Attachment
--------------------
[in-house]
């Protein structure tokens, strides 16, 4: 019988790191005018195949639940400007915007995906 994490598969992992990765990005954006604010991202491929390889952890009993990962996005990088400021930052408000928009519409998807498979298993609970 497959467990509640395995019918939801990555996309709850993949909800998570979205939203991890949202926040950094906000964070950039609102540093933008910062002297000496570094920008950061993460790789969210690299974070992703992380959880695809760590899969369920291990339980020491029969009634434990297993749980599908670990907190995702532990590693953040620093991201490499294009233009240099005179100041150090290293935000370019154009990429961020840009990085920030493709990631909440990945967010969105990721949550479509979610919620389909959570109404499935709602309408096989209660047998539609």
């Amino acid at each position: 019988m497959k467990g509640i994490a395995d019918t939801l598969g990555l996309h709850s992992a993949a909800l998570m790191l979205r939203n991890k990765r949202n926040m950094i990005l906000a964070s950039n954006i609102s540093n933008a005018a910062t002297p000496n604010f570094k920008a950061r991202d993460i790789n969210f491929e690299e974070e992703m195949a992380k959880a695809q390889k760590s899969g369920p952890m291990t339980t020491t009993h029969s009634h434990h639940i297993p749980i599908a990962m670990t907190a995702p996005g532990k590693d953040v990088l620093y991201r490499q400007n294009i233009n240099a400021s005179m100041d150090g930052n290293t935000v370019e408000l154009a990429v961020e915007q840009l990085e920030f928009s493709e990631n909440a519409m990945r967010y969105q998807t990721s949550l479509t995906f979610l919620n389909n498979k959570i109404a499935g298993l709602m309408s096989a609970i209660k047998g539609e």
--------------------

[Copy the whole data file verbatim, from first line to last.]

[in-house]
């Protein structure tokens, strides 16, 4: 019988790191005018195949639940400007915007995906 994490598969992992990765990005954006604010991202491929390889952890009993990962996005990088400021930052408000928009519409998807498979298993609970 497959467990509640395995019918939801990555996309709850993949909800998570979205939203991890949202926040950094906000964070950039609102540093933008910062002297000496570094920008950061993460790789969210690299974070992703992380959880695809760590899969369920291990339980020491029969009634434990297993749980599908670990907190995702532990590693953040620093991201490499294009233009240099005179100041150090290293935000370019154009990429961020840009990085920030493709990631909440990945967010969105990721949550479509979610919620389909959570109404499935709602309408096989209660047998539609």
């Amino acid at each position: 019988m497959k467990g509640i994490a395995d019918t939801l598969g990555l996309h709850s992992a993949a909800l998570m790191l979205r939203n991890k990765r949202n926040m950094i990005l906000a964070s950039n954006i609102s540093n933008a005018a910062t002297p000496n604010f570094k920008a950061r991202d993460i790789n969210f491929e690299e974070e992703m195949a992380k959880a695809q390889k760590s899969g369920p952890m291990t339980t020491t009993h029969s009634h434990h639940i297993p749980i599908a990962m670990t907190a995702p996005g532990k590693d953040v990088l620093y991201r490499q400007n294009i233009n240099a400021s005179m100041d150090g930052n290293t935000v370019e408000l154009a990429v961020e915007q840009l990085e920030f928009s493709e990631n909440a519409m990945r967010y969105q998807t990721s949550l479509t995906f979610l919620n389909n498979k959570i109404a499935g298993l709602m309408s096989a609970i209660k047998g539609e």